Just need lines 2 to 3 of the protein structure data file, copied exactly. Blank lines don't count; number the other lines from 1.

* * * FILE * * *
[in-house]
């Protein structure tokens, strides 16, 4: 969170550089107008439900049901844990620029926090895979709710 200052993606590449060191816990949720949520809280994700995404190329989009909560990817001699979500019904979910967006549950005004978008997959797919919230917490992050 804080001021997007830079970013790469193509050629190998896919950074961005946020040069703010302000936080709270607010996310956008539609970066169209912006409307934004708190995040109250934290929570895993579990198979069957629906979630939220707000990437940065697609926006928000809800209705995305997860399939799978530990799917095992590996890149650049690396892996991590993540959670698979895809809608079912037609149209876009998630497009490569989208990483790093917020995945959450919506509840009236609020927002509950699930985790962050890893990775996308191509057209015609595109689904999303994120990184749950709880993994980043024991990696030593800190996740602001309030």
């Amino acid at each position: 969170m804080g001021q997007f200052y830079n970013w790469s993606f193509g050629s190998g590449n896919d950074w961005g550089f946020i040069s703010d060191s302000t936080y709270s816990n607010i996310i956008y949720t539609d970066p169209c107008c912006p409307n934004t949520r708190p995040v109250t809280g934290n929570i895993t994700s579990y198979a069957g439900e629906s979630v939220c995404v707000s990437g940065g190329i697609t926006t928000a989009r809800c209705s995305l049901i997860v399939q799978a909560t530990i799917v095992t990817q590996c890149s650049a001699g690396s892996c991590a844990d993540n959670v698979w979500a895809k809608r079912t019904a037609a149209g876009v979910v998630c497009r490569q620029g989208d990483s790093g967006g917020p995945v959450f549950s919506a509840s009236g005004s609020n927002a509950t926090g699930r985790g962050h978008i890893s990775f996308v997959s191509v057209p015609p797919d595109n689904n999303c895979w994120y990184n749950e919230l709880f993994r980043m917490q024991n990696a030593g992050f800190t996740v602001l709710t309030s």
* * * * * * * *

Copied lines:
């Protein structure tokens, strides 16, 4: 969170550089107008439900049901844990620029926090895979709710 200052993606590449060191816990949720949520809280994700995404190329989009909560990817001699979500019904979910967006549950005004978008997959797919919230917490992050 804080001021997007830079970013790469193509050629190998896919950074961005946020040069703010302000936080709270607010996310956008539609970066169209912006409307934004708190995040109250934290929570895993579990198979069957629906979630939220707000990437940065697609926006928000809800209705995305997860399939799978530990799917095992590996890149650049690396892996991590993540959670698979895809809608079912037609149209876009998630497009490569989208990483790093917020995945959450919506509840009236609020927002509950699930985790962050890893990775996308191509057209015609595109689904999303994120990184749950709880993994980043024991990696030593800190996740602001309030």
């Amino acid at each position: 969170m804080g001021q997007f200052y830079n970013w790469s993606f193509g050629s190998g590449n896919d950074w961005g550089f946020i040069s703010d060191s302000t936080y709270s816990n607010i996310i956008y949720t539609d970066p169209c107008c912006p409307n934004t949520r708190p995040v109250t809280g934290n929570i895993t994700s579990y198979a069957g439900e629906s979630v939220c995404v707000s990437g940065g190329i697609t926006t928000a989009r809800c209705s995305l049901i997860v399939q799978a909560t530990i799917v095992t990817q590996c890149s650049a001699g690396s892996c991590a844990d993540n959670v698979w979500a895809k809608r079912t019904a037609a149209g876009v979910v998630c497009r490569q620029g989208d990483s790093g967006g917020p995945v959450f549950s919506a509840s009236g005004s609020n927002a509950t926090g699930r985790g962050h978008i890893s990775f996308v997959s191509v057209p015609p797919d595109n689904n999303c895979w994120y990184n749950e919230l709880f993994r980043m917490q024991n990696a030593g992050f800190t996740v602001l709710t309030s």